Quantcast

Bachmann and King call Black farmer money "reparations," farmers strike back

STEPHON JOHNSON Amsterdam News Staff | 7/27/2011, 12:06 p.m.

For some elected Republicans, giving Black folks their proper due seems to just turn their stomachs.

Last week, after touring flooded areas along the Mississippi River, presidential candidate and Tea Party favorite Michele Bachmann and Iowa Rep. Peter King told reporters that money dedicated to paying off Black farmers who were discriminated against by the United States Department of Agriculture (USDA) was an example of "wasteful spending" in response to questions about potential cuts to the USDA.

King referred to the $1.2 billion payout as a form of reparations, said many of the payouts were from "fraudulent claims" and took shots at President Barack Obama for his plans for a similar settlement with Hispanic and women farmers who were also discriminated against.

"I'd like to apply that money to the people who are under water right now," said King.

"When money is diverted to inefficient projects like the Pigford project, where there seems to be proof positive of fraud," said Bachmann, "We can't afford $2 billion in potentially fraudulent claims when that money can be used to benefit the people along the Mississippi River and the Missouri River."

National Black Farmers Association founder John W. Boyd Jr. reacted to Bachmann and King's comments in an interview on CNN. "This case is not about fraud, this is about Black farmers who were discriminated against. We've proven our case in federal court," he said.

"This is something that they continue to use to divide and conquer America. If they want to bring America together, the thing they've got to do is accept that Black farmers have had a problem with America. They waited decades to get this money," he continued.

Back in November, Bachmann took to the house floor to criticize the payout before Obama signed off on the bill. "How in the world can you have 94,000 claimants in addition to the previous 14,500 claimants if there were originally only 18,000 Black farmers in the suit?" she asked.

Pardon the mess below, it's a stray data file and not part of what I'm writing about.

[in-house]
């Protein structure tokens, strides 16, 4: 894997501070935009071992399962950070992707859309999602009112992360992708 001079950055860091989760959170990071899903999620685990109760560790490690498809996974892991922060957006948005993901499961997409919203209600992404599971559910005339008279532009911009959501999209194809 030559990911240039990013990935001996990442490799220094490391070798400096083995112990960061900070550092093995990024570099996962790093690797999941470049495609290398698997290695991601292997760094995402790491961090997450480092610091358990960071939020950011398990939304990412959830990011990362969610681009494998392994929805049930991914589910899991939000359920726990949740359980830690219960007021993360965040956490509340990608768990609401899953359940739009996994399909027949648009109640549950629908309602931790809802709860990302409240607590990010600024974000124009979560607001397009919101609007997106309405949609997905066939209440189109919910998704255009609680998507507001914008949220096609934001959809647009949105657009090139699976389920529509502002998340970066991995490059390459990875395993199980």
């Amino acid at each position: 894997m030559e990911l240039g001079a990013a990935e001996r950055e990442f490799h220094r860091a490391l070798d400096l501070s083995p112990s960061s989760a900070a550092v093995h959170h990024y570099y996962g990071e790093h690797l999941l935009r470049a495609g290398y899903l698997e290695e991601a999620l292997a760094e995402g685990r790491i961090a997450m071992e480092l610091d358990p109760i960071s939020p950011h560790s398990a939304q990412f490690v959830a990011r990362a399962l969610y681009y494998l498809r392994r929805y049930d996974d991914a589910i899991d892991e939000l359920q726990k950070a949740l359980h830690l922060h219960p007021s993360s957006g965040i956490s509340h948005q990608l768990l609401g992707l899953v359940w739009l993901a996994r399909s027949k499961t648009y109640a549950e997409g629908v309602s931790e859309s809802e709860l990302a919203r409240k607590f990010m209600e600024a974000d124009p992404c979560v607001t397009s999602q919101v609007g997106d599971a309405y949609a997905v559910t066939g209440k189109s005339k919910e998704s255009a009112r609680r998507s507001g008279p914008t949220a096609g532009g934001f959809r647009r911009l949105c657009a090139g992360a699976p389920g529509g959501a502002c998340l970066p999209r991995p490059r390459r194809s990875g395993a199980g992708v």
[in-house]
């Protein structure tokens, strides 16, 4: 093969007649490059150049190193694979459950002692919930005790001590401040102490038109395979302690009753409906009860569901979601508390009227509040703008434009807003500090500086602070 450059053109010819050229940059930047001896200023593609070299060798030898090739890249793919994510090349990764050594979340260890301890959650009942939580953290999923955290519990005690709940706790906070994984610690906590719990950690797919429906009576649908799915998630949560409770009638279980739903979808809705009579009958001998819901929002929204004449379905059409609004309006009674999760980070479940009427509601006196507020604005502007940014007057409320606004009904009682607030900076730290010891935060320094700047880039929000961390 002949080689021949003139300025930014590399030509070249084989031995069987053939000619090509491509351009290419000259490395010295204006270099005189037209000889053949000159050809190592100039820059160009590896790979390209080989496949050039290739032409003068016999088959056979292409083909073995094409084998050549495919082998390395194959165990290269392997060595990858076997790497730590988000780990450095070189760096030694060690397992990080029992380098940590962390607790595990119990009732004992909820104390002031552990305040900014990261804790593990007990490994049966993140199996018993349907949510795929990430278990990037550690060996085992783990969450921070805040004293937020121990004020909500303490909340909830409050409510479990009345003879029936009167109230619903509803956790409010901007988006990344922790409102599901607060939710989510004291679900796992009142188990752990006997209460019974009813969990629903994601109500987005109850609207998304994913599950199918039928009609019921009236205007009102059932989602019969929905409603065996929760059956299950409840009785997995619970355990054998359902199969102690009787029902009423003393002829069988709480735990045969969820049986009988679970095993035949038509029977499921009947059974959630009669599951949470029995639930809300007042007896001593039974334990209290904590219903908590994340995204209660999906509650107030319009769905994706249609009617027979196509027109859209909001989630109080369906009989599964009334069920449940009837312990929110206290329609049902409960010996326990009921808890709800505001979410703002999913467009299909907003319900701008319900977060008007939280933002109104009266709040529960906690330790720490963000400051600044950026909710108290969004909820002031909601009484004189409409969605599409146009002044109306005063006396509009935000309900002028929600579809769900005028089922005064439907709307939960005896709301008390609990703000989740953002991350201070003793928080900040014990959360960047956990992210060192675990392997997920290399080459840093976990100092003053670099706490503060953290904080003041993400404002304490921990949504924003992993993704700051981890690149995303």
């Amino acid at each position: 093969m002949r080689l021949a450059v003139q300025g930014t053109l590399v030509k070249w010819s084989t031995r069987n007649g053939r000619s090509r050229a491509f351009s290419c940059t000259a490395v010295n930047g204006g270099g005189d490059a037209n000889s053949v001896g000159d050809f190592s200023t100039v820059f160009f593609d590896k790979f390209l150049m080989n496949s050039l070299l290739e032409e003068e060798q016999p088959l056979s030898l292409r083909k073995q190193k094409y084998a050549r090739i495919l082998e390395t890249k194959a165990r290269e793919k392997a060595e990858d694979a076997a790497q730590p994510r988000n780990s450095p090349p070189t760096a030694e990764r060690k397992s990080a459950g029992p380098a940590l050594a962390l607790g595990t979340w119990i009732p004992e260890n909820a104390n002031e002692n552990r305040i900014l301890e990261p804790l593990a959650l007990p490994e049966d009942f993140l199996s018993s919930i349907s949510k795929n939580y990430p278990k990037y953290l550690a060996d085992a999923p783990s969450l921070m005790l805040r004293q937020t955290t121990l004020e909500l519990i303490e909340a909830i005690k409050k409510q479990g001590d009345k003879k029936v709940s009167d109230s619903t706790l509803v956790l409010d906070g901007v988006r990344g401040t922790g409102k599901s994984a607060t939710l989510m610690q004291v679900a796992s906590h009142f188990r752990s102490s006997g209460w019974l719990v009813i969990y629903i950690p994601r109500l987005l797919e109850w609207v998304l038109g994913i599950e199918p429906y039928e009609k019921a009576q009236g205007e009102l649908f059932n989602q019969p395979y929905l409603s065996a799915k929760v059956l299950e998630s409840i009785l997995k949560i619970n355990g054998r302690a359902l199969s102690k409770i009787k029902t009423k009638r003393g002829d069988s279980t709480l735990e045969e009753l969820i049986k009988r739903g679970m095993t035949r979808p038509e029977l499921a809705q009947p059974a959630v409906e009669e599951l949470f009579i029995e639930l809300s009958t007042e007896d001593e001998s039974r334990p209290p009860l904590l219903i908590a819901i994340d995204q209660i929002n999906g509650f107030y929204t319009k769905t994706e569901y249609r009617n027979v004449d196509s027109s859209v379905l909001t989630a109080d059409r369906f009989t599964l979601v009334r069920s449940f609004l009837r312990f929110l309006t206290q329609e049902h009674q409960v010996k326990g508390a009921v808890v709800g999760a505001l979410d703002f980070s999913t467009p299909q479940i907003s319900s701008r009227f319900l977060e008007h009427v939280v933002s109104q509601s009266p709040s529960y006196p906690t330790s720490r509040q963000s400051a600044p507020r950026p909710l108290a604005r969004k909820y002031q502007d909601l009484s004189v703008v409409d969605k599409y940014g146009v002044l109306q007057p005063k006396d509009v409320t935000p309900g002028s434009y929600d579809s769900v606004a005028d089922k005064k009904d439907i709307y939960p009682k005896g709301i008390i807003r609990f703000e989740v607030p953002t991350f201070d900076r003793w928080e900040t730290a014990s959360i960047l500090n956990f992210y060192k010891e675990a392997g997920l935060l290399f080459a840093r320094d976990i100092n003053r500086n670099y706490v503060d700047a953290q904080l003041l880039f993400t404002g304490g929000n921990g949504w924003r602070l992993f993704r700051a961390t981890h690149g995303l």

"This case has nothing to do with the census," said Boyd. "Many Black farmers who were not counted buy the census had a problem with the U.S. Department of Agriculture. It didn't say you had to be counted by the census." Boyd also mentioned the possibility of family members filing claims on behalf of deceased relatives.

Late last year, the House of Representatives passed the Claims Settlement Act to provide funding for the agreements made in lawsuits brought by Black and Native American farmers against the USDA, accusing them of racial discrimination when providing loans and assistance, fights over the management of Indian trust accounts and resources and battles over water rights with Indian tribes.

"I've been working on this for 26 years," Boyd told the AmNews last December. "This process was a very difficult process. The bill is finally on its way to the president. My hat's off to the other Black farmers who have been waiting and who have been helping with this process. It's been an uphill battle."

Boyd credited representatives like Maxine Waters, Barbara Lee, John Conyers Jr. and other members of the Congressional Black Caucus with assisting him in the victory.

The court-ordered process of notifying Black farmers and their heirs about their share of the settlement began several months ago.

Farmers who qualify for a settlement : farmed between Jan. 1, 1981, and Dec. 31, 1996, and were discriminated against by the USDA by being denied a loan, prevented from applying for one or given a loan with unfair terms.

Visit: www.BlackFarmersCase.com or call 1-877-810-8110 for information, including notices, dates and claim-filing instructions.